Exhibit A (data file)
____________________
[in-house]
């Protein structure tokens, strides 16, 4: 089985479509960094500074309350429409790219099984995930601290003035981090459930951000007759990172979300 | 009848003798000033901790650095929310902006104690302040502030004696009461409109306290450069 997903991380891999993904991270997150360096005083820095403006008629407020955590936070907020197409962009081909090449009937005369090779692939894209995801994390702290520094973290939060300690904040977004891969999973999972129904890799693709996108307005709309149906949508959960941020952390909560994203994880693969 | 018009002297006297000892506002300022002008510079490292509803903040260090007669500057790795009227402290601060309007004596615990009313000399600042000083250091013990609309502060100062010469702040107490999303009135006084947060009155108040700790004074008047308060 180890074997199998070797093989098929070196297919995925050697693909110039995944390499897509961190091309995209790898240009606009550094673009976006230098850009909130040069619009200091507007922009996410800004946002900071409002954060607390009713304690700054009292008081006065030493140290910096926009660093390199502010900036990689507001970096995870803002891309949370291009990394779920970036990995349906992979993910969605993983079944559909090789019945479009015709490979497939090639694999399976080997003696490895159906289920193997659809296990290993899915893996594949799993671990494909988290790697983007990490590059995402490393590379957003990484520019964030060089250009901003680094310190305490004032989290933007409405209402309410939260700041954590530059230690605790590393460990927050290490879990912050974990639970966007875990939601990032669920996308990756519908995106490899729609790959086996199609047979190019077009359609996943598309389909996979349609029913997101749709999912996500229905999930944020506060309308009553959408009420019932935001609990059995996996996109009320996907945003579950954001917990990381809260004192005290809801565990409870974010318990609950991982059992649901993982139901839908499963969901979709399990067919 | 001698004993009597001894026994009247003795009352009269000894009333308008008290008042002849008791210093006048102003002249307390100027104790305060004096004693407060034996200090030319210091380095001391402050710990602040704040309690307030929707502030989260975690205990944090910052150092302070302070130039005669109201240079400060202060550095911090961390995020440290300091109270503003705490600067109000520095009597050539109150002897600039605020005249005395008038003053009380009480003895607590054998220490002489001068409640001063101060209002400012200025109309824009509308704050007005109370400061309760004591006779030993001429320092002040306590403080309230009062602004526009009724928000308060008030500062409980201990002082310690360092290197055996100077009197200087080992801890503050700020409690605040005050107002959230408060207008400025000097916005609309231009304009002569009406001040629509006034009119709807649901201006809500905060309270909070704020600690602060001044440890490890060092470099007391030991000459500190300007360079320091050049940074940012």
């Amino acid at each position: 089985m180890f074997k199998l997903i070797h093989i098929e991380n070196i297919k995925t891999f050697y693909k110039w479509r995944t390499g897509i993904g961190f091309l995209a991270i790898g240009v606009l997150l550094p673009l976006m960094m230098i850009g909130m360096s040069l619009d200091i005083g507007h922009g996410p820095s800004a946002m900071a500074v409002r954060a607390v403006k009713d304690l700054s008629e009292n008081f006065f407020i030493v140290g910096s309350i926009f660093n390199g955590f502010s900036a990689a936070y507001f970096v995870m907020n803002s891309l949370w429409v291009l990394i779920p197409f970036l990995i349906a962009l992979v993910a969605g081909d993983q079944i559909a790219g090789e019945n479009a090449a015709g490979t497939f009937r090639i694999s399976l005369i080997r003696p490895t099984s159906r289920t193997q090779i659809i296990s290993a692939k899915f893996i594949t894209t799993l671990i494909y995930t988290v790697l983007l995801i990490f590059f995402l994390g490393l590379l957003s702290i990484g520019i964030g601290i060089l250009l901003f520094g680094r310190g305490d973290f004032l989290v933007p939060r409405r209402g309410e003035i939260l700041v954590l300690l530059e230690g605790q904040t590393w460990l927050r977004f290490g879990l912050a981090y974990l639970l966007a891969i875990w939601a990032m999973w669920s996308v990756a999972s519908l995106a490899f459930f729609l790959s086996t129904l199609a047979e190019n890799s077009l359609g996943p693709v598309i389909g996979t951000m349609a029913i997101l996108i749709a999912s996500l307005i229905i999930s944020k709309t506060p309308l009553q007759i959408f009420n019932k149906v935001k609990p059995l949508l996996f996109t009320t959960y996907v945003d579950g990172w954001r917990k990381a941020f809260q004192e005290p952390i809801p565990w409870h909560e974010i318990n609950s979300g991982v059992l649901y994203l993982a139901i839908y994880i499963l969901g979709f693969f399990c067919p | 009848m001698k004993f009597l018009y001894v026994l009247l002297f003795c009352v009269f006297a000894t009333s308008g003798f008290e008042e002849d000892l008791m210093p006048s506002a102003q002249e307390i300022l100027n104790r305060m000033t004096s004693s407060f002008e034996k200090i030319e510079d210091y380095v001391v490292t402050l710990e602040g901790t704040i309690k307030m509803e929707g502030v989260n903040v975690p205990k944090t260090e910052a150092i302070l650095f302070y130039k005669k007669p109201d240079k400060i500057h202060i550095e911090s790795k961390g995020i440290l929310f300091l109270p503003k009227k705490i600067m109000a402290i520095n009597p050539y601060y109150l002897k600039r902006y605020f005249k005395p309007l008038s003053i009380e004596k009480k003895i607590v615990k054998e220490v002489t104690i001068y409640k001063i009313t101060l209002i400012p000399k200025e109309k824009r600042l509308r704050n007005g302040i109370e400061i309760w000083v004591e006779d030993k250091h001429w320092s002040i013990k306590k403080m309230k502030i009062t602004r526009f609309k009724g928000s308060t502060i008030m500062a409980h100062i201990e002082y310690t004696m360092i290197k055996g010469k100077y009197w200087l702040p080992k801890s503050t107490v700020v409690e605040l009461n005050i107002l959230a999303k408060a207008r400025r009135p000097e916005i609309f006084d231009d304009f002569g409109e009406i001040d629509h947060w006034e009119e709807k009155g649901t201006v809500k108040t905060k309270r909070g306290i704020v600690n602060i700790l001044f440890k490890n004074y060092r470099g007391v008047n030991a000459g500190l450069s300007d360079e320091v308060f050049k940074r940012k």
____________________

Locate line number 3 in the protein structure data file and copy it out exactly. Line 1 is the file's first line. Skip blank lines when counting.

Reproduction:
């Amino acid at each position: 089985m180890f074997k199998l997903i070797h093989i098929e991380n070196i297919k995925t891999f050697y693909k110039w479509r995944t390499g897509i993904g961190f091309l995209a991270i790898g240009v606009l997150l550094p673009l976006m960094m230098i850009g909130m360096s040069l619009d200091i005083g507007h922009g996410p820095s800004a946002m900071a500074v409002r954060a607390v403006k009713d304690l700054s008629e009292n008081f006065f407020i030493v140290g910096s309350i926009f660093n390199g955590f502010s900036a990689a936070y507001f970096v995870m907020n803002s891309l949370w429409v291009l990394i779920p197409f970036l990995i349906a962009l992979v993910a969605g081909d993983q079944i559909a790219g090789e019945n479009a090449a015709g490979t497939f009937r090639i694999s399976l005369i080997r003696p490895t099984s159906r289920t193997q090779i659809i296990s290993a692939k899915f893996i594949t894209t799993l671990i494909y995930t988290v790697l983007l995801i990490f590059f995402l994390g490393l590379l957003s702290i990484g520019i964030g601290i060089l250009l901003f520094g680094r310190g305490d973290f004032l989290v933007p939060r409405r209402g309410e003035i939260l700041v954590l300690l530059e230690g605790q904040t590393w460990l927050r977004f290490g879990l912050a981090y974990l639970l966007a891969i875990w939601a990032m999973w669920s996308v990756a999972s519908l995106a490899f459930f729609l790959s086996t129904l199609a047979e190019n890799s077009l359609g996943p693709v598309i389909g996979t951000m349609a029913i997101l996108i749709a999912s996500l307005i229905i999930s944020k709309t506060p309308l009553q007759i959408f009420n019932k149906v935001k609990p059995l949508l996996f996109t009320t959960y996907v945003d579950g990172w954001r917990k990381a941020f809260q004192e005290p952390i809801p565990w409870h909560e974010i318990n609950s979300g991982v059992l649901y994203l993982a139901i839908y994880i499963l969901g979709f693969f399990c067919p | 009848m001698k004993f009597l018009y001894v026994l009247l002297f003795c009352v009269f006297a000894t009333s308008g003798f008290e008042e002849d000892l008791m210093p006048s506002a102003q002249e307390i300022l100027n104790r305060m000033t004096s004693s407060f002008e034996k200090i030319e510079d210091y380095v001391v490292t402050l710990e602040g901790t704040i309690k307030m509803e929707g502030v989260n903040v975690p205990k944090t260090e910052a150092i302070l650095f302070y130039k005669k007669p109201d240079k400060i500057h202060i550095e911090s790795k961390g995020i440290l929310f300091l109270p503003k009227k705490i600067m109000a402290i520095n009597p050539y601060y109150l002897k600039r902006y605020f005249k005395p309007l008038s003053i009380e004596k009480k003895i607590v615990k054998e220490v002489t104690i001068y409640k001063i009313t101060l209002i400012p000399k200025e109309k824009r600042l509308r704050n007005g302040i109370e400061i309760w000083v004591e006779d030993k250091h001429w320092s002040i013990k306590k403080m309230k502030i009062t602004r526009f609309k009724g928000s308060t502060i008030m500062a409980h100062i201990e002082y310690t004696m360092i290197k055996g010469k100077y009197w200087l702040p080992k801890s503050t107490v700020v409690e605040l009461n005050i107002l959230a999303k408060a207008r400025r009135p000097e916005i609309f006084d231009d304009f002569g409109e009406i001040d629509h947060w006034e009119e709807k009155g649901t201006v809500k108040t905060k309270r909070g306290i704020v600690n602060i700790l001044f440890k490890n004074y060092r470099g007391v008047n030991a000459g500190l450069s300007d360079e320091v308060f050049k940074r940012k």